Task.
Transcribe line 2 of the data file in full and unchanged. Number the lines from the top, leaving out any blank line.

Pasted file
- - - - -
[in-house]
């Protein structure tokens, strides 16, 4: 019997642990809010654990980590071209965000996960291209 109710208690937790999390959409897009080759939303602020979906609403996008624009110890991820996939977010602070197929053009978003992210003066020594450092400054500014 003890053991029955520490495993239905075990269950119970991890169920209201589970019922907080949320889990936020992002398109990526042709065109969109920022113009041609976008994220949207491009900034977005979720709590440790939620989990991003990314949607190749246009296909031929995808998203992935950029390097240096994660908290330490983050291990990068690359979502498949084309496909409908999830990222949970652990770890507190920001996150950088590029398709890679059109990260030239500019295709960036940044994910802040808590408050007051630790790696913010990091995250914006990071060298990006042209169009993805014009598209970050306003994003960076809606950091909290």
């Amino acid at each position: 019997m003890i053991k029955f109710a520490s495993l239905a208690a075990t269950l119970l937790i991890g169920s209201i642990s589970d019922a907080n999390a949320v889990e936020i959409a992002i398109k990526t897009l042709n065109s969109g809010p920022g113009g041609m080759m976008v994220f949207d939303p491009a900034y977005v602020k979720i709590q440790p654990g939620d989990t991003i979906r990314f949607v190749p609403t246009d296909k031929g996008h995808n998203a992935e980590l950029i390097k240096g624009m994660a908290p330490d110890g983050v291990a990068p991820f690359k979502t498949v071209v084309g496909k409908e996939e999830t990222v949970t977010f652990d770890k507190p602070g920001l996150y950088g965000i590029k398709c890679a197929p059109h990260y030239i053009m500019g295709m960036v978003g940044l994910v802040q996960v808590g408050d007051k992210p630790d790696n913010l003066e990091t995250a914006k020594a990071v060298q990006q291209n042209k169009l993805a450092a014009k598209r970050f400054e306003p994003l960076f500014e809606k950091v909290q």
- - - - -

């Protein structure tokens, strides 16, 4: 019997642990809010654990980590071209965000996960291209 109710208690937790999390959409897009080759939303602020979906609403996008624009110890991820996939977010602070197929053009978003992210003066020594450092400054500014 003890053991029955520490495993239905075990269950119970991890169920209201589970019922907080949320889990936020992002398109990526042709065109969109920022113009041609976008994220949207491009900034977005979720709590440790939620989990991003990314949607190749246009296909031929995808998203992935950029390097240096994660908290330490983050291990990068690359979502498949084309496909409908999830990222949970652990770890507190920001996150950088590029398709890679059109990260030239500019295709960036940044994910802040808590408050007051630790790696913010990091995250914006990071060298990006042209169009993805014009598209970050306003994003960076809606950091909290």